When my colleague (Paideia Faculty Member) Joan Certa-Moore told me that she was going to facilitate a seminar on HB2, I thought “Oh my, there’s a loaded text!”
Larry Lesley’s students had been working in a unit called “Waves of Change” and asked if they could include the newly passed state bill in their study. Many highlighted sections of the text evidence they had read it carefully.
What seemed to Joan and me the most important goal for the seminar was for these kids to practice how to talk about differences in a civil fashion (what many believe is missing in the political sector) as much as it was about position on the issues involved. So, Joan began the seminar with a “Brief Academic Conversation” to emphasize the importance of listening for understanding before promoting one’s own perspective. In this way, she set the tone by raising awareness of communication habits.
You would not believe how completely inspiring it was to observe these two classes of 7th graders participating in Paideia Seminar! Hear my enthusiastic applause to their teacher, Mr. Lesley! They were so thoughtful and collaborative, it made me breathe a sigh of relief and buoyed my vision of our country’s future.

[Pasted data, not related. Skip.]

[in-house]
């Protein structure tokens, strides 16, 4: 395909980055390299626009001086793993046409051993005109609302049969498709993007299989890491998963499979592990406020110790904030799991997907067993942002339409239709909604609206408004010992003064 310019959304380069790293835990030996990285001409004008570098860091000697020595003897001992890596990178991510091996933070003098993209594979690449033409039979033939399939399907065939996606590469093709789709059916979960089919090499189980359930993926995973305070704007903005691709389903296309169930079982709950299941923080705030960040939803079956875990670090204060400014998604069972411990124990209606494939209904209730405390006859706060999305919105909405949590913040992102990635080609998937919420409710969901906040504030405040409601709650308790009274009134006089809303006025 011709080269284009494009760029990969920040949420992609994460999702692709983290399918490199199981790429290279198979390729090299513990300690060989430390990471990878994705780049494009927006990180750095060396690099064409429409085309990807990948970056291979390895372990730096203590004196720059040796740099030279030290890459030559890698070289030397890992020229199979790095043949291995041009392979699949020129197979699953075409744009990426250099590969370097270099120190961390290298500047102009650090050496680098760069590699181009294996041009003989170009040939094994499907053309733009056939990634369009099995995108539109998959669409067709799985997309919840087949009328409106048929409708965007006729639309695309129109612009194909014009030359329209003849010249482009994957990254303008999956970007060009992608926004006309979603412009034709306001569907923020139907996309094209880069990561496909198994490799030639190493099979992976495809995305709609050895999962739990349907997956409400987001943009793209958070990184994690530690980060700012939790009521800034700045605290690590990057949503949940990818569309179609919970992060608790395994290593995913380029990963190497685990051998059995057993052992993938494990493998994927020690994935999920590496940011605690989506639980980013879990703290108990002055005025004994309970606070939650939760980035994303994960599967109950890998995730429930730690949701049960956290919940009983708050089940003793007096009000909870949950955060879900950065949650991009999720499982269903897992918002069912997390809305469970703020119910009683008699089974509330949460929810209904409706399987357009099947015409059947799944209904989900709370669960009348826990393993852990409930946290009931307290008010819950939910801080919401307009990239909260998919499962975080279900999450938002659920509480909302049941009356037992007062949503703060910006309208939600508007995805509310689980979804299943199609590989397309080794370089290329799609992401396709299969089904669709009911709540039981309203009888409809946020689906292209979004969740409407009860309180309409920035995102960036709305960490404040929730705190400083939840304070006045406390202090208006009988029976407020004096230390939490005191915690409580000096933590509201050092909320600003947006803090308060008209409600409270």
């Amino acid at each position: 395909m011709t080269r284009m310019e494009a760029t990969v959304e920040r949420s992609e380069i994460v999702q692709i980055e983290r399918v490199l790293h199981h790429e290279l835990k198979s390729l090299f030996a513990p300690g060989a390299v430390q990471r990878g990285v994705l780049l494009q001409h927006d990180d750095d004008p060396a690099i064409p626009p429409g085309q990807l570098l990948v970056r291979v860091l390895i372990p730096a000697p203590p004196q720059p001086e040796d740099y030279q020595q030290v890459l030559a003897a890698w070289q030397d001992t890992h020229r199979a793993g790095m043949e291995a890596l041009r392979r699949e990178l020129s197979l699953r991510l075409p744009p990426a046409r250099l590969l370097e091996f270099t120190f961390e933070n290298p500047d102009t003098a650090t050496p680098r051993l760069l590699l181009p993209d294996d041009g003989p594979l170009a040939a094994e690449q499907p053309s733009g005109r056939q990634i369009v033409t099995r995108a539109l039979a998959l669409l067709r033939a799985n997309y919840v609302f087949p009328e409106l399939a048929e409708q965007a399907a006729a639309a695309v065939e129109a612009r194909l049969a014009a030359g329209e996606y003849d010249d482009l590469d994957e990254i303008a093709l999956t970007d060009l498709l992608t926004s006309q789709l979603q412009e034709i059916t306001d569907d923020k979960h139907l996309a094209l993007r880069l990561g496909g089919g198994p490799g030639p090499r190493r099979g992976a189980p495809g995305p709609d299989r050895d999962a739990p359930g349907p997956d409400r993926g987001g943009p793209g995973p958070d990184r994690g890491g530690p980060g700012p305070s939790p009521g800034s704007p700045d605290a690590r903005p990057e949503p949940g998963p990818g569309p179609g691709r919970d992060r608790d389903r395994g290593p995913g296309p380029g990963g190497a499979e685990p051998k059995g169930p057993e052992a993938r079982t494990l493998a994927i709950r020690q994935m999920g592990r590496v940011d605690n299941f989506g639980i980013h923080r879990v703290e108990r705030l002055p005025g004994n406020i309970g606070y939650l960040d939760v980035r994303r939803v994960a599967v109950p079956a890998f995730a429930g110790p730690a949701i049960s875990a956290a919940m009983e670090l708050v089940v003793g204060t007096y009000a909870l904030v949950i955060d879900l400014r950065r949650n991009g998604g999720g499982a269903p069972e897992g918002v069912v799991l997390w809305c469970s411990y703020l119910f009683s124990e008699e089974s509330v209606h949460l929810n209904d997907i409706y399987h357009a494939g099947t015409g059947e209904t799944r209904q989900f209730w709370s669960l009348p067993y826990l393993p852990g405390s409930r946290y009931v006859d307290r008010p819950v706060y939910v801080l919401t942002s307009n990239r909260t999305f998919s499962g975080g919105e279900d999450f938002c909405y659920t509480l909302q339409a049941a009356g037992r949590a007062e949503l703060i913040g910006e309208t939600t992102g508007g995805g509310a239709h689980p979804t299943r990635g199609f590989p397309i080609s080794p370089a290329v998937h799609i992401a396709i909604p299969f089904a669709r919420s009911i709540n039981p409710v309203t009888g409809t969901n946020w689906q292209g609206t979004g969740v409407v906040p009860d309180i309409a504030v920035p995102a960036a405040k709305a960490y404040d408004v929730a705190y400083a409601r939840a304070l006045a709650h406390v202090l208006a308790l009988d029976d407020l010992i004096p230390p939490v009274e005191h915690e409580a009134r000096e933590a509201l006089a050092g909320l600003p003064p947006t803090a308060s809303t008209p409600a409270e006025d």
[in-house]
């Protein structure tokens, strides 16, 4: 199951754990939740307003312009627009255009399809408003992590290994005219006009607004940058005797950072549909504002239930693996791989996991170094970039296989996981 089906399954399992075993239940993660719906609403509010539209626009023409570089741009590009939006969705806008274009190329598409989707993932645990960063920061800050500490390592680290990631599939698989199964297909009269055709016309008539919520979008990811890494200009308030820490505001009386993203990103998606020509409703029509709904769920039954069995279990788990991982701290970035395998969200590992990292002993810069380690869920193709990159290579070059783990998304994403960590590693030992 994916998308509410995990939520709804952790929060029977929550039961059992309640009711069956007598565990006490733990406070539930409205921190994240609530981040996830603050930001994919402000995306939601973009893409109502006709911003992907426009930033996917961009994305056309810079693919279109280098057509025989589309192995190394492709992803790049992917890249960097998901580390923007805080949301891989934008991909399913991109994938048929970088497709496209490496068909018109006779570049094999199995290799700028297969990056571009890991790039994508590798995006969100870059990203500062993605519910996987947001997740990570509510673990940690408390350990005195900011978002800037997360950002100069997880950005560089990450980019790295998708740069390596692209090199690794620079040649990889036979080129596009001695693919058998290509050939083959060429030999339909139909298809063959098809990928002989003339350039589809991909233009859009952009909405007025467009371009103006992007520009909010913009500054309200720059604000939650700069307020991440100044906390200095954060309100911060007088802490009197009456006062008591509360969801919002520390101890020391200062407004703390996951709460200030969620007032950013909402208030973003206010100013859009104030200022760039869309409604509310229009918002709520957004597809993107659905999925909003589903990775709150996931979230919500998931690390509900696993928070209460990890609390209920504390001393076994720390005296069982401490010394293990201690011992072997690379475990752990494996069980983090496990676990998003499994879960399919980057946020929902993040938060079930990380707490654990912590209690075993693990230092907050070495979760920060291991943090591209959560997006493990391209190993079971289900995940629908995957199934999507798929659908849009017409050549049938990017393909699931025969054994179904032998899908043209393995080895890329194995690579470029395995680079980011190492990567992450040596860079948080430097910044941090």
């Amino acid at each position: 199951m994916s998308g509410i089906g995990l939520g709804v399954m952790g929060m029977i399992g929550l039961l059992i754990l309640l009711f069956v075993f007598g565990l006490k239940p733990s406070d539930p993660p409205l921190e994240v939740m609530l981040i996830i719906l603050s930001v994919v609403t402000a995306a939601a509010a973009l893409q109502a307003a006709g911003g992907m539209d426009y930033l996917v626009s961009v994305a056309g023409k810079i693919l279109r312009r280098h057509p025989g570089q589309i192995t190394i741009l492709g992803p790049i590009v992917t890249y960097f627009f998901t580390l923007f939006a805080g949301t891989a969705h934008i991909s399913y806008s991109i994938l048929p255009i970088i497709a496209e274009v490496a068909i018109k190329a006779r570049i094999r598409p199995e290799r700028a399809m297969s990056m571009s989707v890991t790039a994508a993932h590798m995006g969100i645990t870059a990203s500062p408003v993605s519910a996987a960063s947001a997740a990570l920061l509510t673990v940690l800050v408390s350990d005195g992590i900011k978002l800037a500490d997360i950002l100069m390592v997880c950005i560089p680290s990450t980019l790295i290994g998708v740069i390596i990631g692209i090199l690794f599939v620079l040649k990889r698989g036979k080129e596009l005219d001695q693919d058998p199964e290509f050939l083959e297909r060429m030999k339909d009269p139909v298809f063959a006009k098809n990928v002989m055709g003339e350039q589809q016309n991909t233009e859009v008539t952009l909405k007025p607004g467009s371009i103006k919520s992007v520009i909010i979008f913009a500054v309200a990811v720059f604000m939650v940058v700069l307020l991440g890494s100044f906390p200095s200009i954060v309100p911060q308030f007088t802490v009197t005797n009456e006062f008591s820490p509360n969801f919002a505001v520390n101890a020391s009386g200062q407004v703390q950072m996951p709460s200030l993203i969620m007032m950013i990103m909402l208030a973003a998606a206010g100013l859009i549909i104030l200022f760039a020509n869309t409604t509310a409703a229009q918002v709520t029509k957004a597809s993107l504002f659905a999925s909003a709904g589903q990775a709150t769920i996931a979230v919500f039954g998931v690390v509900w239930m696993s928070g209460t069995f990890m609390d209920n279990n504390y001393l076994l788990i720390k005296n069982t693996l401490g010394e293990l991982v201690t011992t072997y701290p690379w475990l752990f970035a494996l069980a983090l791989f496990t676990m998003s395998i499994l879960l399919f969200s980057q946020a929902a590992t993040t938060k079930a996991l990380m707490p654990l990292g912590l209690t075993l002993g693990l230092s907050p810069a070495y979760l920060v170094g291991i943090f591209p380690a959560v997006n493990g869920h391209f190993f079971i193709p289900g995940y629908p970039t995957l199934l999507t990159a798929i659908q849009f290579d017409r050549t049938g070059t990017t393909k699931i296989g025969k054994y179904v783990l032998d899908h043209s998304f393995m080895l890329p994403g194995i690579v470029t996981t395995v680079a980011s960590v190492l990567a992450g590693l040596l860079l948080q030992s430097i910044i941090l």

As the students entered the classroom, several got busy moving the desks into a circle while a few other distributed name tents. Joan led the seminar process step by having select students read what the class had established as their speaking and listening guidelines.
Joan’s opening question was: would you vote for this bill or not? Cite a sentence or section from the text to support your response. Well, out of all the students in both classes, except one, said they’d vote against the bill. The cards were on the table. After that, Joan moved the students through looking at various facets of the bill to discuss the many implications.
One boy said, “This just doesn’t seem morally right… It’s not your right to judge someone.”
Another later followed with “I’m a white, straight male and I’m not in the best position to know how it feels to be discriminated against and neither does Pat McCrory. He’s not looking at it from another’s point of view and that’s not cool.”
After all of the sentiment had been flowing in the same direction for a while, a Black male student said, “But wait a minute you all, having a small family business is like inviting people into your home. I think we should go into the mind of the business people.” Later, this same student pointed out, “We elected them to represent us. They shouldn’t think about only themselves. They should think about all the people.”
How students’ minds shine when we give them practice, time and space!
See https://www.paideia.org/teachers/seminar-lesson-plans/ for a copy of the HB2 Seminar Plan coming soon.